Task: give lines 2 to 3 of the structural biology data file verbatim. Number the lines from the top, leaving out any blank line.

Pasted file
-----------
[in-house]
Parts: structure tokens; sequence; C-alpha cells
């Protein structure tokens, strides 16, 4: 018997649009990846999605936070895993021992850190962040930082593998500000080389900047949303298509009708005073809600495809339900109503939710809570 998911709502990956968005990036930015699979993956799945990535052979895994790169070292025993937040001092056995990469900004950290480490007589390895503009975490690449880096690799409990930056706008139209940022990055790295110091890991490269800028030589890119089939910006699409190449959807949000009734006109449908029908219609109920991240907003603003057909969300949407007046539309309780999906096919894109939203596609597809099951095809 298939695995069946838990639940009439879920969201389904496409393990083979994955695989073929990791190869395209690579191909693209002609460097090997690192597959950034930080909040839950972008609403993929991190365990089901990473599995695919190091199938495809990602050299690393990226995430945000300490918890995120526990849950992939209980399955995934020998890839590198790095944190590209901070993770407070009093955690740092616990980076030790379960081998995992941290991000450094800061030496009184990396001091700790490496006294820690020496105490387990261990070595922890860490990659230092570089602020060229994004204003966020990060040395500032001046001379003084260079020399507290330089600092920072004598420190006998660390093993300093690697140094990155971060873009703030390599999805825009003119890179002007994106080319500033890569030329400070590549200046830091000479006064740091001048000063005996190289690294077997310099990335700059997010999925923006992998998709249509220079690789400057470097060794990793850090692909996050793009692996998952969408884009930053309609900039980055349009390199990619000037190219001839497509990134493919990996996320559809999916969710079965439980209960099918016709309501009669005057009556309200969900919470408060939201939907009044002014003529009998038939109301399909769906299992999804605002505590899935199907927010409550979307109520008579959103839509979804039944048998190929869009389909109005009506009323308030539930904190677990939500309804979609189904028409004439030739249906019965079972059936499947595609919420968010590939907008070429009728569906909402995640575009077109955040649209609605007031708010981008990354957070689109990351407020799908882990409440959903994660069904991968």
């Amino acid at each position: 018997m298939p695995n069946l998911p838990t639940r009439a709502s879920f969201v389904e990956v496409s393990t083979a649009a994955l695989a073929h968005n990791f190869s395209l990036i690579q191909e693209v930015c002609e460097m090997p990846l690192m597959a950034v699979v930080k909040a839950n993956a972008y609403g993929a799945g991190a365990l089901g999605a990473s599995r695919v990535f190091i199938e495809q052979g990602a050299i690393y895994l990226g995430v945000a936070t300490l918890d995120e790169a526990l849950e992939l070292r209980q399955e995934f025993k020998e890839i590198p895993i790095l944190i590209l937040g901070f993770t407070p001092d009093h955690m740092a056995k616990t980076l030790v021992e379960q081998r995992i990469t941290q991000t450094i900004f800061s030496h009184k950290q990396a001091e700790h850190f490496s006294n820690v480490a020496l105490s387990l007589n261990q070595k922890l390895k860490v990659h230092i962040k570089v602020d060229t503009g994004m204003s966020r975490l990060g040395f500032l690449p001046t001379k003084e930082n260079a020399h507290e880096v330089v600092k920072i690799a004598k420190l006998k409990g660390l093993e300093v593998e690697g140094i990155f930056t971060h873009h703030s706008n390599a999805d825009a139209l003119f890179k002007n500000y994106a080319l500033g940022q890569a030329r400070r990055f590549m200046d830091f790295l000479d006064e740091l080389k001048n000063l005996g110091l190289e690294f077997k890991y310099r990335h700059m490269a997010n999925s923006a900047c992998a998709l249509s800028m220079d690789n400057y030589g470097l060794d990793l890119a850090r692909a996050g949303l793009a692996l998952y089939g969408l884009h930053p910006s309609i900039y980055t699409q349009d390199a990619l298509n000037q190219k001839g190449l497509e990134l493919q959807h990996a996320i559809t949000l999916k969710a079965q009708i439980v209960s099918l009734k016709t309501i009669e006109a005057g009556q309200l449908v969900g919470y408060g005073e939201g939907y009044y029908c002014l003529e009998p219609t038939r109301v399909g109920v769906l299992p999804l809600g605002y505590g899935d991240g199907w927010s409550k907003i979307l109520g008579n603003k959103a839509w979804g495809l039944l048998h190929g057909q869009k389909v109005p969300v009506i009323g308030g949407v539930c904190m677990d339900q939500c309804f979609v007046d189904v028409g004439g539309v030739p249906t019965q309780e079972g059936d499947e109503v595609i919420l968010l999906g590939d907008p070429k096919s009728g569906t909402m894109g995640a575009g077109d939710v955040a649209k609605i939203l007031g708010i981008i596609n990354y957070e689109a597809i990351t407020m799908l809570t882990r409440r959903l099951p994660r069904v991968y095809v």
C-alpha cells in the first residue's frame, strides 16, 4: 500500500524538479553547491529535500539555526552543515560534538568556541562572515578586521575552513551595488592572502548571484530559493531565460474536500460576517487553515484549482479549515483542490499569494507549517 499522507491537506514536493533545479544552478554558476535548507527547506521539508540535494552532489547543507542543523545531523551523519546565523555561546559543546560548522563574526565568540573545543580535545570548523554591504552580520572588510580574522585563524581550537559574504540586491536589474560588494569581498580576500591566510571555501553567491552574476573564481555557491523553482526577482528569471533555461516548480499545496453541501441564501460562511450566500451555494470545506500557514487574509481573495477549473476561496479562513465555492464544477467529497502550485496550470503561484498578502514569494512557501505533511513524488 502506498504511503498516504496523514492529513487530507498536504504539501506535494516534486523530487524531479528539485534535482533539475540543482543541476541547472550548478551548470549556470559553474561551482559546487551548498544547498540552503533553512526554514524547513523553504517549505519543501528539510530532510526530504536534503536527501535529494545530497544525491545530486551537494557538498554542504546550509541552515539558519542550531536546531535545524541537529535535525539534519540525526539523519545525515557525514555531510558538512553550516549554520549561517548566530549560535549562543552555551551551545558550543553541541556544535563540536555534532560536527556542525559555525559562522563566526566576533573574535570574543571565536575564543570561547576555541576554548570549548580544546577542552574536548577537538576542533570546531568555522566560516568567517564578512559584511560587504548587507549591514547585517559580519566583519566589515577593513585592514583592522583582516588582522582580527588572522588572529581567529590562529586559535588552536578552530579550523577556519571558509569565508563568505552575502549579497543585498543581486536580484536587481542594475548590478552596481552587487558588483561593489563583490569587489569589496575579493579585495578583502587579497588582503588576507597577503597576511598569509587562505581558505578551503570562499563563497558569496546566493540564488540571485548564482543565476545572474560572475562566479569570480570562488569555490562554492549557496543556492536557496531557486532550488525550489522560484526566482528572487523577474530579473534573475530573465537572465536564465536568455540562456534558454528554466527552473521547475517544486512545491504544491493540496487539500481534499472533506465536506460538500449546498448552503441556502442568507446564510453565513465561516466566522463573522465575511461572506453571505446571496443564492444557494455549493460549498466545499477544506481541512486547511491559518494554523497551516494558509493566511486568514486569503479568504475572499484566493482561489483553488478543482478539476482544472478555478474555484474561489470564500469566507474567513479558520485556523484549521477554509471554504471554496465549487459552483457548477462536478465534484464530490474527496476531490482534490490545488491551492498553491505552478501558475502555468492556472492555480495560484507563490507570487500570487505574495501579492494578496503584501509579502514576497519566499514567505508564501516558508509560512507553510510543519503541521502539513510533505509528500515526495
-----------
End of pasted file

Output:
Parts: structure tokens; sequence; C-alpha cells
């Protein structure tokens, strides 16, 4: 018997649009990846999605936070895993021992850190962040930082593998500000080389900047949303298509009708005073809600495809339900109503939710809570 998911709502990956968005990036930015699979993956799945990535052979895994790169070292025993937040001092056995990469900004950290480490007589390895503009975490690449880096690799409990930056706008139209940022990055790295110091890991490269800028030589890119089939910006699409190449959807949000009734006109449908029908219609109920991240907003603003057909969300949407007046539309309780999906096919894109939203596609597809099951095809 298939695995069946838990639940009439879920969201389904496409393990083979994955695989073929990791190869395209690579191909693209002609460097090997690192597959950034930080909040839950972008609403993929991190365990089901990473599995695919190091199938495809990602050299690393990226995430945000300490918890995120526990849950992939209980399955995934020998890839590198790095944190590209901070993770407070009093955690740092616990980076030790379960081998995992941290991000450094800061030496009184990396001091700790490496006294820690020496105490387990261990070595922890860490990659230092570089602020060229994004204003966020990060040395500032001046001379003084260079020399507290330089600092920072004598420190006998660390093993300093690697140094990155971060873009703030390599999805825009003119890179002007994106080319500033890569030329400070590549200046830091000479006064740091001048000063005996190289690294077997310099990335700059997010999925923006992998998709249509220079690789400057470097060794990793850090692909996050793009692996998952969408884009930053309609900039980055349009390199990619000037190219001839497509990134493919990996996320559809999916969710079965439980209960099918016709309501009669005057009556309200969900919470408060939201939907009044002014003529009998038939109301399909769906299992999804605002505590899935199907927010409550979307109520008579959103839509979804039944048998190929869009389909109005009506009323308030539930904190677990939500309804979609189904028409004439030739249906019965079972059936499947595609919420968010590939907008070429009728569906909402995640575009077109955040649209609605007031708010981008990354957070689109990351407020799908882990409440959903994660069904991968």